On top of that, fall is a rejuvenating time for me. The weather gets cooler and welcoming for me. The leaves start changing, and there's no better time to take photos in the cemetery than in the fall. I LOVE fall! I loved fall as a kid. The start of school and the anticipation of new beginnings. And pumpkins and dark nights and bonfires. I can get out my sweaters and jackets. Ahhhh, it's great.
That's enough of waxing poetic about fall. I can write odes to it later.
All I ask is that you (my Facebook friends, Twitter followers, website fans and guests at my speaking engagements) stay tuned to see how I move forward from here. Even I don't know what all I'll be doing! But I'm excited about it.
Thanks again to everyone who attended my presentation at Oakdale's Victorian Day yesterday #omgvictorianday2013. Thank you especially to Patty and Roger who came all the way from Rockford. It was great to see you again after meeting you in Fulton a while back! I enjoyed speaking at the Windmill Center (real name of it?); it’s a really nice place. It was also great to hear about your involvement with historical groups. Keep up the great work!
It was also great to meet Taylor and her mom. I took a peek at your profile, Taylor, and the photos of you in the cemetery are awesome! What cemetery were you in? Thanks for buying an “I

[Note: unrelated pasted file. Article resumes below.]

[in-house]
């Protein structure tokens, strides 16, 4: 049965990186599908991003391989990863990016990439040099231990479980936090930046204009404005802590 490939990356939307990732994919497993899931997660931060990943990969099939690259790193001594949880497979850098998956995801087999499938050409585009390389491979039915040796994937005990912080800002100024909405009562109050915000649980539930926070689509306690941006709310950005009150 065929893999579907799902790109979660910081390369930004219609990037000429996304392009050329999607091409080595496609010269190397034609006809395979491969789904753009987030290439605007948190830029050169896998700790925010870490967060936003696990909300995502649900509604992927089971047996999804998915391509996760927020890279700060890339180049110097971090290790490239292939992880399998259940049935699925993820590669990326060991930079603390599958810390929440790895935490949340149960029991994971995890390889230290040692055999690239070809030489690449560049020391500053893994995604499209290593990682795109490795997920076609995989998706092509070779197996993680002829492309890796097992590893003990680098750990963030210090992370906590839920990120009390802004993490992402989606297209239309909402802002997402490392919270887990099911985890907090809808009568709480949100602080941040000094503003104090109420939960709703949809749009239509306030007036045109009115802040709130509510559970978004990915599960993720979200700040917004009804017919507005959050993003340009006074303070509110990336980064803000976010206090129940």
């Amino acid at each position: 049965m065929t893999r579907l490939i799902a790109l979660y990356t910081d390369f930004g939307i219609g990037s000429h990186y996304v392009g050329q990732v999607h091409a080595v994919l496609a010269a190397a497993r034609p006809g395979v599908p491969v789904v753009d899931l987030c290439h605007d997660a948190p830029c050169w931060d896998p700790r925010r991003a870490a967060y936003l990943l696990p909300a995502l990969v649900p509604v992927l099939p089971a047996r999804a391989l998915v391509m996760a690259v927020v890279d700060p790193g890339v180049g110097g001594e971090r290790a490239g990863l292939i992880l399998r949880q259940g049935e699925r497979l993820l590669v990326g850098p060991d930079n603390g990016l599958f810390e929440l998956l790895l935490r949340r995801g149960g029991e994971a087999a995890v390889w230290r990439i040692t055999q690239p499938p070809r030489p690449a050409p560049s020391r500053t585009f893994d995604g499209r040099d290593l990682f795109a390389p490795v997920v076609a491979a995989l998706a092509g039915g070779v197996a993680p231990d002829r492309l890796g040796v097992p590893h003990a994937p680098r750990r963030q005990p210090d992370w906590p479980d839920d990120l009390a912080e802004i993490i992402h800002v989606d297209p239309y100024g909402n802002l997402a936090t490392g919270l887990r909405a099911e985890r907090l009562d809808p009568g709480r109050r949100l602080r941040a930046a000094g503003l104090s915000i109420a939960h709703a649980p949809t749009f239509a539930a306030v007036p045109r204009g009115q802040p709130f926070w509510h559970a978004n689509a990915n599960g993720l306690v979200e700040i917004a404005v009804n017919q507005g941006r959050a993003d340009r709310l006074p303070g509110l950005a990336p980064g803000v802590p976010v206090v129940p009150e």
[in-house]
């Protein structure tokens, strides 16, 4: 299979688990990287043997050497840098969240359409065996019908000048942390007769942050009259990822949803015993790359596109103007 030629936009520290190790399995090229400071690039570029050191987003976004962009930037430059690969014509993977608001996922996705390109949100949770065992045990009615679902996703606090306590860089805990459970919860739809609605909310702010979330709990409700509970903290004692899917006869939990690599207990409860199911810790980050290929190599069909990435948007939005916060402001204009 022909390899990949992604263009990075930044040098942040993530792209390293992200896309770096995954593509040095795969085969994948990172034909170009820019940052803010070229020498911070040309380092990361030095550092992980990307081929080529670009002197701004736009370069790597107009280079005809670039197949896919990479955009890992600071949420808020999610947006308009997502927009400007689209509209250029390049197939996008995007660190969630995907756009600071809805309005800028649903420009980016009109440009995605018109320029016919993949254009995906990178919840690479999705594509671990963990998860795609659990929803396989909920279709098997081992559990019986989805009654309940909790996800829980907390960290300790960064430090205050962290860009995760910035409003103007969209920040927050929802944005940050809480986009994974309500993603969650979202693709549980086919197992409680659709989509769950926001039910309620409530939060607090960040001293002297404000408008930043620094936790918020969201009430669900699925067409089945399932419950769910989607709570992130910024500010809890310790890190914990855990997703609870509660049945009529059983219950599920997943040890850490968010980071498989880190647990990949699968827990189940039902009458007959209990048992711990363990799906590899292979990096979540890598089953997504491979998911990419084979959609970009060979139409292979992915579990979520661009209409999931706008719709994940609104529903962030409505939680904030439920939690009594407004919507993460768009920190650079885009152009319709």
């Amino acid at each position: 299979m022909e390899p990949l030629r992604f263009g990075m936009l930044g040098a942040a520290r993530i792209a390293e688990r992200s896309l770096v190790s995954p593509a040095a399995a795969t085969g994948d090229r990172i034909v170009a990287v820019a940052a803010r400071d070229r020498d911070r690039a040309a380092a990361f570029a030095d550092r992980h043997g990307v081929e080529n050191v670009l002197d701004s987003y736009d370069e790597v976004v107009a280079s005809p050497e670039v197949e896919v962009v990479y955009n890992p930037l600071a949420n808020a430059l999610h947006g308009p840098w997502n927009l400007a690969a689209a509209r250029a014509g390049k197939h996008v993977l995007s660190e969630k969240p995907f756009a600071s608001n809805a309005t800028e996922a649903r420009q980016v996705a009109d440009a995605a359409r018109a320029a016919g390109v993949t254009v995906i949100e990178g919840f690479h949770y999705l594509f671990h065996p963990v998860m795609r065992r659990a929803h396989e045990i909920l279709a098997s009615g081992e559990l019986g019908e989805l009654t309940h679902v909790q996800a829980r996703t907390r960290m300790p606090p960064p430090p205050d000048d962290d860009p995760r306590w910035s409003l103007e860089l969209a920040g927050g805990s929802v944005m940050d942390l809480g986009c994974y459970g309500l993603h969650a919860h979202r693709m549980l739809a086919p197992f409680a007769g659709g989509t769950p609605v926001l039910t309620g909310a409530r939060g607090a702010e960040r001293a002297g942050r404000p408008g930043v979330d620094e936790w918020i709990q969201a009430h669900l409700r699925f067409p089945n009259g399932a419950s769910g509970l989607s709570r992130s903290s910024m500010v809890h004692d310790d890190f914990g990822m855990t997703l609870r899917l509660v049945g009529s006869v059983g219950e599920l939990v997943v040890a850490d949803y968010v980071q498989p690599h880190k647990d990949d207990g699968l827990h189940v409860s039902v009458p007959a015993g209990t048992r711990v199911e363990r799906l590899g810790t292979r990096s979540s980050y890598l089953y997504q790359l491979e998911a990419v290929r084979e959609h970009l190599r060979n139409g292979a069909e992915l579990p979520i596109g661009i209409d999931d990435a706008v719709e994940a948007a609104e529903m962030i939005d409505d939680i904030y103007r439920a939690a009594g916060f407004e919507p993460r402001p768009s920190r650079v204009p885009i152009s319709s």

And thank you all for understanding when I totally switched gears.
When you realize in the middle of things that you're just going in the wrong (boring) direction, you have to just stop, quickly take stock in the situation, and make it right. I had reviewed my presentation on Oakdale and the Civil War from last year and made some tweaks. It had made sense at the time because all the information was correct. But here's the deal. It was boring. Very boring. I don't recall it being boring last year, and I honestly don't know why. If you've heard me speak before, boring facts and figures are not my MO. My thing is to show people my passion for cemeteries and why they are so cool. And, boy, did I start flopping.
So instead of continuing down that path, I decided not to torture the nice people in attendance (and they were really great). I took a whole new route and showed them photos from my Bonaventure Cemetery visit (in Savannah, Ga.) and talked to them about the wonders of that park. I think I redeemed myself--I hope I redeemed myself. :) At least they got to see some wonderful sculptures, especially those by artist John Walz.
After a marathon of old Cartoon Network shows thanks to Netflix, I've been watching "Death and the Civil War," the PBS documentary I've been wanting to see since it was first broadcast in September 2012 (you can find it on Netflix now). Fascinating and very sad. They read from lots of letters sent by dying soldiers and those about to go to battle who believed they would not be coming back. While a number of images and B-role cover shots are repeated (and lingered upon a little long), it's a powerful piece that is definitely worth watching. It was directed by Ric Burns, so you pretty much know what to expect from his style.